an excerpt from the upcoming novel
This place used to be kind of a dump. Dilapidated, old, huge and outdated, sprawling without purpose, unkempt and largely uncared for—and that’s kind of how I felt myself, when I first got here. I’ve been at Madame Bette’s Boarding House For Ladies almost five years now, and that’s longer than some, but not all. I was one of the first, and I’ve stayed put. Any other house though, that’s unheard of! Staying in one place that long is not the way of the restless, the wandering, or the professional performer, and I’m not just talking about Vaudeville, now. You have to keep moving, keep what the audience sees fresh and interesting. That, or you have to supply something they can’t get anywhere else. I think that’s a good bit of the secret of what Madame has going here; we supply something special.
If that song that Mandy keeps listening to off of the Jenny Lewis and the Watson Twins CD “Rabbit Fur Coat” is true (and I surely think it is, those girls are telling it straight up) then “You are what you love, and not what loves you back.” Bobbi said that means that Madame B.’s heart really IS made of gold, and we all laughed, including Madame B. but it was a comfy laugh we shared, not a mean one. Sure, she loves gold, but every one of knows she loves her Ladies too, and we love her right back or get the hell out of town. New girls come and go all the time at other houses, but one big difference is that once you are one of the her Shady Ladies, Madame B. lets you know you are welcome back no matter where or in what circumstances you may find yourself–as long as you are willing to live by the House Rules, that is.
The #1 Rule is that you don’t lie to Madame B., no matter what you might be telling others or yourself, for that matter. Its not about what name you are calling yourself this week, or what color your hair might be today, or what you might be planning for Someday since those things can change on a whim. It’s about the more practical issues. She says that in your own best interests you ought not lie to your spiritual counselor, doctor, lawyer or accountant, even if you don’t always come up with every last juicy detail to share. And since she fills most of those functions all rolled up into “House Mother”, she requires the naked skinny, not a work of fiction. Around here it’s likely to be partially clad and not all that thin, but still truthful. Those that can’t part with the truth end up not staying long at all, and that’s just fine with the rest of us. Although, it does take a bit of getting used to; knowing you can take what you get from Madame straight to the bank. She says that its up to us to soften the edges of harsh physical reality for the customers and in return they pad the fiscal edges for us with money and more, but we have to remember what’s real when the shift is done for the evening or we end up paying for it in more than just dollars. She’s a smart cookie, and if you stay here, she makes sure you get smarter too.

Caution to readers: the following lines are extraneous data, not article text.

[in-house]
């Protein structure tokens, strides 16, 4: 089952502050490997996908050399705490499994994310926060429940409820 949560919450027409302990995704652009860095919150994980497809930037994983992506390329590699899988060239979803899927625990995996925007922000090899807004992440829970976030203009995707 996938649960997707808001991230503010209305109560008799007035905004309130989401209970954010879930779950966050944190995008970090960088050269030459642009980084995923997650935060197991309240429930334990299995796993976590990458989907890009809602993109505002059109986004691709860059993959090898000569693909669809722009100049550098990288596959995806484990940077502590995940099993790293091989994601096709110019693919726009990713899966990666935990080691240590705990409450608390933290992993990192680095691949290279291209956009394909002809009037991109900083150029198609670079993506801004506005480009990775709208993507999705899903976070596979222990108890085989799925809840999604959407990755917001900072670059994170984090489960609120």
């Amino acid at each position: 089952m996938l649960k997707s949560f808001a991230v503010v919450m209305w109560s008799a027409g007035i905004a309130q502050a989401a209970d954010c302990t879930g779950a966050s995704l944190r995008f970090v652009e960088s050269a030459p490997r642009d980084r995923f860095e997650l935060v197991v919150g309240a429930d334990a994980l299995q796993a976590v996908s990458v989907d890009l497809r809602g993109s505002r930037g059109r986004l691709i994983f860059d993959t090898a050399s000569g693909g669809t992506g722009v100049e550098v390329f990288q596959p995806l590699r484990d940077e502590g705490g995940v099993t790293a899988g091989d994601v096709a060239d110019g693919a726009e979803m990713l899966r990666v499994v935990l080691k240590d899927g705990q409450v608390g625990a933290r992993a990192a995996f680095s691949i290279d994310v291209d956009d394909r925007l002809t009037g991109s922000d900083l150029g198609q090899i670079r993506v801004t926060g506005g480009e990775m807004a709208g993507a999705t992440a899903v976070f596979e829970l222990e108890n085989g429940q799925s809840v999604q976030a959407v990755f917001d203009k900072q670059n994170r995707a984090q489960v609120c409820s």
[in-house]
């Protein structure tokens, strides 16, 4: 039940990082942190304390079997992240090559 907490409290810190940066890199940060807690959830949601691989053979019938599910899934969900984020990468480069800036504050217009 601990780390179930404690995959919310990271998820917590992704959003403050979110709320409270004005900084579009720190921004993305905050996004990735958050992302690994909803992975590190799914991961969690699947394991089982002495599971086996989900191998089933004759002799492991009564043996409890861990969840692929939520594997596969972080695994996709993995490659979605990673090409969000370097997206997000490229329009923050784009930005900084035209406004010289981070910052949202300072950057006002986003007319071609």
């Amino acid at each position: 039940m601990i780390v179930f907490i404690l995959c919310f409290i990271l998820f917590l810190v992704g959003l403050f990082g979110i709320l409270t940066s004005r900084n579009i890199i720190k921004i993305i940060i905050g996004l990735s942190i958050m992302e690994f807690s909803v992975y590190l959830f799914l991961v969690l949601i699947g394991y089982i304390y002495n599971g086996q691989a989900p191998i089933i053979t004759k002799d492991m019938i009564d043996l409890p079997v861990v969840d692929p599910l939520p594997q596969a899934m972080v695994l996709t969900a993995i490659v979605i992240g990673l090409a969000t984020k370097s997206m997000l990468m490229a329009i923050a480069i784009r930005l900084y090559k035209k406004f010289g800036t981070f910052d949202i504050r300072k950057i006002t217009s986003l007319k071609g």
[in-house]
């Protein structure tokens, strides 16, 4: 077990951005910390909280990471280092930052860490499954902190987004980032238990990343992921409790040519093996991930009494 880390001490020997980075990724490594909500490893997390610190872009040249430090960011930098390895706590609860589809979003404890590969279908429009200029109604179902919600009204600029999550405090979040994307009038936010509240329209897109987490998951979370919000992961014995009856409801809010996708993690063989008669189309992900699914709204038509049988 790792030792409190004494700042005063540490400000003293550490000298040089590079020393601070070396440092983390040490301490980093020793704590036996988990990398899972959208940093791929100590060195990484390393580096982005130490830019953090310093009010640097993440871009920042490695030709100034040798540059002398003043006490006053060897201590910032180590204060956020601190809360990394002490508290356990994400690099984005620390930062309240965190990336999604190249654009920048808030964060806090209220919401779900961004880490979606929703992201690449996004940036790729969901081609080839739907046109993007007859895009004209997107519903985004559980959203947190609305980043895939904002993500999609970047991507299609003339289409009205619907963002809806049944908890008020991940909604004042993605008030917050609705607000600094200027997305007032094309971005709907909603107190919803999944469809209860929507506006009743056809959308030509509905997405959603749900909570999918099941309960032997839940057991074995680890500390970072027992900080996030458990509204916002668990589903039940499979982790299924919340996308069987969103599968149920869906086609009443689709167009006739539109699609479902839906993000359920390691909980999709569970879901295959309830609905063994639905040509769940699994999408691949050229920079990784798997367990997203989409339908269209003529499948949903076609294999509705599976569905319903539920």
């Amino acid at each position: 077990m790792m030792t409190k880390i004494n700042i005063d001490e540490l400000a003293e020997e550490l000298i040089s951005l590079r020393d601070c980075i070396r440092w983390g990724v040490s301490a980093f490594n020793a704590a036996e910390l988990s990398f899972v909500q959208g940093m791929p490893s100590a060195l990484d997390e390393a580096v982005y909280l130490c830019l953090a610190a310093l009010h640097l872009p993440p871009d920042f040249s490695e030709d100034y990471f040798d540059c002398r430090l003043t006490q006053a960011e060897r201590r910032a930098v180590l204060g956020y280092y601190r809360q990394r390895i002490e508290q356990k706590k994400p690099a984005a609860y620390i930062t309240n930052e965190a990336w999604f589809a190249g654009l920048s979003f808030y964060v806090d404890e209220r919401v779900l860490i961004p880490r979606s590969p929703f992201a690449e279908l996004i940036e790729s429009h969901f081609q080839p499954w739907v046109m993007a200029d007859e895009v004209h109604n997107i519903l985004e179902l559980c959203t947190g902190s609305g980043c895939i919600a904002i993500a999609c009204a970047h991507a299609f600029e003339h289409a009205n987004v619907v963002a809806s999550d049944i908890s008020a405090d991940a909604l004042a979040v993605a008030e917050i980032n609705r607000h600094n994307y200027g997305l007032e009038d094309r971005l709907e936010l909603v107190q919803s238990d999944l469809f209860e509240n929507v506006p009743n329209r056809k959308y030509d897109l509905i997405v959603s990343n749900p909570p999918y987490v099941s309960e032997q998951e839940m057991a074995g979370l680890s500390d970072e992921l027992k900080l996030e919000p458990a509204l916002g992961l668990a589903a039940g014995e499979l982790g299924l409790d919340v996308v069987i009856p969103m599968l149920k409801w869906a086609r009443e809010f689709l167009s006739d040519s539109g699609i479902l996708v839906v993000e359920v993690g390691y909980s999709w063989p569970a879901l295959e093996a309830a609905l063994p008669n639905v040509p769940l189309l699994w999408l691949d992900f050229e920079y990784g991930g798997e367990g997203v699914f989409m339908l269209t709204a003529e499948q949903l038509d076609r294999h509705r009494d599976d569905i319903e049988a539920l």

Her sister Miss Bertie, (aka BonBon Bertie, because of a certain predilection for reading novels on the couch while having at the chocs in the box) has now finished up her degree in accounting and keeps the books—not the novels, the money books. On the first Sunday afternoon of every month we all sit down around the big wooden table in the kitchen with a magnum of champagne and fresh squeezed orange juice (I love a good Mimosa!) and go over the numbers so that we all know where the money is flowing. That’s another part of Rule# 1; Madame B. gives it right back with no bullshit (which I can say here, but not in front of the Gentlemen Callers. That’s part of Rule #3, but I’m getting ahead of myself.) Miss Bertie runs the books tight, and every penny is accounted for, coming and going. First up is income, and whatever money comes in, she takes 75% right off the top to run things here. Until the meetings, most of us had no idea how expensive it is to run a home or a House. Most places take 50% of a girl’s earnings and then charge room and board on top of that, charge for laundry, charge for the doctor and the lawyer and everything else, including charges for phone calls and cable tv if you want that and by the time its all added up, you can find yourself owing the House even after a good week.